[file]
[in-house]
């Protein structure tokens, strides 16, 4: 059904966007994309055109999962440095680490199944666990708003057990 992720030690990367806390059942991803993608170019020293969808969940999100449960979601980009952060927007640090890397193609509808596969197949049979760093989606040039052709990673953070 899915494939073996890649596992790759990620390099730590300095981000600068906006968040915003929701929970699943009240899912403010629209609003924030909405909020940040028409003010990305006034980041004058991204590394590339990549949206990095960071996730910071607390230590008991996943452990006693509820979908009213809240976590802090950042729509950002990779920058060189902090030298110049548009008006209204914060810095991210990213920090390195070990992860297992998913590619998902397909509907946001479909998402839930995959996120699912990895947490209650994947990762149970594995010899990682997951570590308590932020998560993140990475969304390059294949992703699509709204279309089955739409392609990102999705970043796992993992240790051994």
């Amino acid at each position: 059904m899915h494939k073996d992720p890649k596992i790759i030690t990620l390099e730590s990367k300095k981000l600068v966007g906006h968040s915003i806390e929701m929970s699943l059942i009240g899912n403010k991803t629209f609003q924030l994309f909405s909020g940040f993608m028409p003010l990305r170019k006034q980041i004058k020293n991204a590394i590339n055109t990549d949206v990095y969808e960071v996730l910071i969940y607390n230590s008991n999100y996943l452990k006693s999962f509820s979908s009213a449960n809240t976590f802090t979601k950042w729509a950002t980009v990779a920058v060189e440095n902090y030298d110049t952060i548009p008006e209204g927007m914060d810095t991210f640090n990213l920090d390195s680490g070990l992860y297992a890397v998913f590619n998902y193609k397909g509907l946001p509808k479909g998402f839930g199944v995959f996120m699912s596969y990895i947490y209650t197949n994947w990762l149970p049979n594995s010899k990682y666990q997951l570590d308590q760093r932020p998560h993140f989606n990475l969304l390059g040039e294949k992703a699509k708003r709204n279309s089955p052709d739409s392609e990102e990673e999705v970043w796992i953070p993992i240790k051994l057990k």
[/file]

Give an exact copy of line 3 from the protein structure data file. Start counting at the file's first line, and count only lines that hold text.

């Amino acid at each position: 059904m899915h494939k073996d992720p890649k596992i790759i030690t990620l390099e730590s990367k300095k981000l600068v966007g906006h968040s915003i806390e929701m929970s699943l059942i009240g899912n403010k991803t629209f609003q924030l994309f909405s909020g940040f993608m028409p003010l990305r170019k006034q980041i004058k020293n991204a590394i590339n055109t990549d949206v990095y969808e960071v996730l910071i969940y607390n230590s008991n999100y996943l452990k006693s999962f509820s979908s009213a449960n809240t976590f802090t979601k950042w729509a950002t980009v990779a920058v060189e440095n902090y030298d110049t952060i548009p008006e209204g927007m914060d810095t991210f640090n990213l920090d390195s680490g070990l992860y297992a890397v998913f590619n998902y193609k397909g509907l946001p509808k479909g998402f839930g199944v995959f996120m699912s596969y990895i947490y209650t197949n994947w990762l149970p049979n594995s010899k990682y666990q997951l570590d308590q760093r932020p998560h993140f989606n990475l969304l390059g040039e294949k992703a699509k708003r709204n279309s089955p052709d739409s392609e990102e990673e999705v970043w796992i953070p993992i240790k051994l057990k």